The word holocaust is primarily a generic word and according to the generic rules is written in lower case, as in general are all generic words. As a generic word, it is written in lower case not just in Lithuanian, but also in other languages, for example, English holocaust, Spanish holocausto, Czech holokaust, etc. In this way it is used with the meaning “genocide, the destruction of people, mass murders” (see Tarptautiniu zodziu zodynas, Vilnius, 2013, page 336; Visuotine lietuviu encyklopedia, Vilnius, 2005, volume 7, page 625; Istorijos zodynas, 2003, page 159).
Used with the specifically defined meaning “the persecution and mass murder, mainly of Jews, planned and executed by Nazi Hitlerians during the Second World War (1941-1945),” as the title of a distinct historical event, this word may also be and usually is written with a capital letter. This orthography is supported by the position of point 2.6.4 of Resolution no. 60 of the Lithuanian State Language Commission of June 19, 1997, “On the Orthography and Punctuation of the Lithuanian Language” (News, 1997, 63-1490), [which says] the names of important historical events and epochs are to be capitalized (for example, the Thirty years’ war, the Renaissance epoch).
The dual orthography (holokaustas, Holokaustas) according to difference in meaning is explained on the official webpage of the Language Commission in the Language Consultation Bank [section] ([a copy is] appended). We [would like to] point out that the dual orthography in the English language (holocaust, the Holocaust) is also explained in the United Nations Organization’s UNTERM terminology database ([a copy is] appended).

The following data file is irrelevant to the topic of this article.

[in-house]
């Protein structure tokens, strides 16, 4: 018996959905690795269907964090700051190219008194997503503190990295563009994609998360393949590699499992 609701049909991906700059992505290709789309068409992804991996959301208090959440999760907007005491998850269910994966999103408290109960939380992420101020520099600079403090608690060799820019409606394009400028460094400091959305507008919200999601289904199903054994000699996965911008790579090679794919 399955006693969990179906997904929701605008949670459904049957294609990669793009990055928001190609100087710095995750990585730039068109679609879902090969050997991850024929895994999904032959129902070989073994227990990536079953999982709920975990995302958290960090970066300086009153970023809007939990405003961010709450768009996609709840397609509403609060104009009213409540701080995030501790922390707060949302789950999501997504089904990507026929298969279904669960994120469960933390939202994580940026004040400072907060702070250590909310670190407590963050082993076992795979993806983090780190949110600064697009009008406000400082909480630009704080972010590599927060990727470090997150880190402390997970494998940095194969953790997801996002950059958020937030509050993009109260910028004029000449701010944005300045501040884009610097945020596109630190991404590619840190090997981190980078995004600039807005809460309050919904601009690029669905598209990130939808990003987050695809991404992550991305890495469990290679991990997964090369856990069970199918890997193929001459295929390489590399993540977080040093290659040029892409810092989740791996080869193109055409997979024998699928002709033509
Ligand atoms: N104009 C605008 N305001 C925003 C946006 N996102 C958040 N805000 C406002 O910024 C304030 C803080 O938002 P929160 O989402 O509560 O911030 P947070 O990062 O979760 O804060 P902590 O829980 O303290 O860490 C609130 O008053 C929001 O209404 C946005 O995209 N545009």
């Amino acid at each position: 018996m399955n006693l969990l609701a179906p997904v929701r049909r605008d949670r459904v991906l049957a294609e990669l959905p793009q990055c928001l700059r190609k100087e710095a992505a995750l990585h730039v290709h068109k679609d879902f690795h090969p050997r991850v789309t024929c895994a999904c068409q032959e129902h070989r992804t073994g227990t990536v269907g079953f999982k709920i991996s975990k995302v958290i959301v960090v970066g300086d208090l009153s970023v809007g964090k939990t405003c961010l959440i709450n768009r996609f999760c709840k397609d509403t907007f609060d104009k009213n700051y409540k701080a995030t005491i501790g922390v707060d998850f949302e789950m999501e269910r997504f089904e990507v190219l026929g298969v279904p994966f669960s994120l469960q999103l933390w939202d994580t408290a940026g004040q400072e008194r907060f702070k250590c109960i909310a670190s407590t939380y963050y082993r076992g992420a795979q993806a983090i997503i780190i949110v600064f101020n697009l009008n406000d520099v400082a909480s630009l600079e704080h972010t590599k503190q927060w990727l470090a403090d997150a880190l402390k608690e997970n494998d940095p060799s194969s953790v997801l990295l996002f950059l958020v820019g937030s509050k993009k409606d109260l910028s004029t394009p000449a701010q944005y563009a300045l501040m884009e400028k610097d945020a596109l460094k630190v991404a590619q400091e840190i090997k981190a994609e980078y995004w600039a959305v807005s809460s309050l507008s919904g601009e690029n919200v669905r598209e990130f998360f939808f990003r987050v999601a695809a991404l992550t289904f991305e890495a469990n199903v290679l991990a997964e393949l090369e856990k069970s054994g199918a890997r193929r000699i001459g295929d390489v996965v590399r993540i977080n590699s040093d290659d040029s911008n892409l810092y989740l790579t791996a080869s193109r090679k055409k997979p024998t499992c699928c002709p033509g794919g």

We remind [you] that there was a request made (by e-mail) on September 19, 2013, for certain explanations. The entries in the Consultation Bank may be changed and elaborated (for example, regarding shoa or Shoa, Great Shoa, Catastrophe).
Three pages appended.
Deputy director Jurate Palionyte
State Language Commission / “Genocide” or “holocaust”?
“Genocidas” or “holokaustas”?
Both words are provided in the Tarptautiniu zodziu zodynas [Dictionary of International Words] (Vilnius, 2001) and both may be used:
genocide (Gr. relation, tribe + Lat. caedo “I kill”) — “the destruction of entire groups of inhabitants because of their race, ethnicity or religion” (page 265);
holocaust (Lat. holocaustum – consumed by fire (sacrifice)) — “genocide, the destruction of people, mass murder, especially the persecution and destruction of European Jews planned and carried out by the Hitlerians during World War II” (page 304).
A. Girdenis in his 1997 article “What in the Heck Kind of Word is Holocaust and What Does it Mean?” (Gimtoji kalba [Native Language], 1997, No. 7, page 11) states the word holokaustas began to be used in the Lithuanian press very recently and should be considered an unnecessary barbarism coming from English (1), [whereas] the simple statements masines zudynes [mass murder], naikinimas [destruction] or the long-used genocidas [genocide] should be used [instead]. It should be kept in mind that under the Republic of Lithuania’s law on commemorative days (Zinios [News], 1997, No. 67-1672) September 23 is the Day of Remembrance of the Genocide of Jews of Lithuania (cf.: June 15th, Day of Occupation and Genocide, and October 16th, Day of the Genocide of the Inhabitants of Lithuania Minor [=East Prussia]).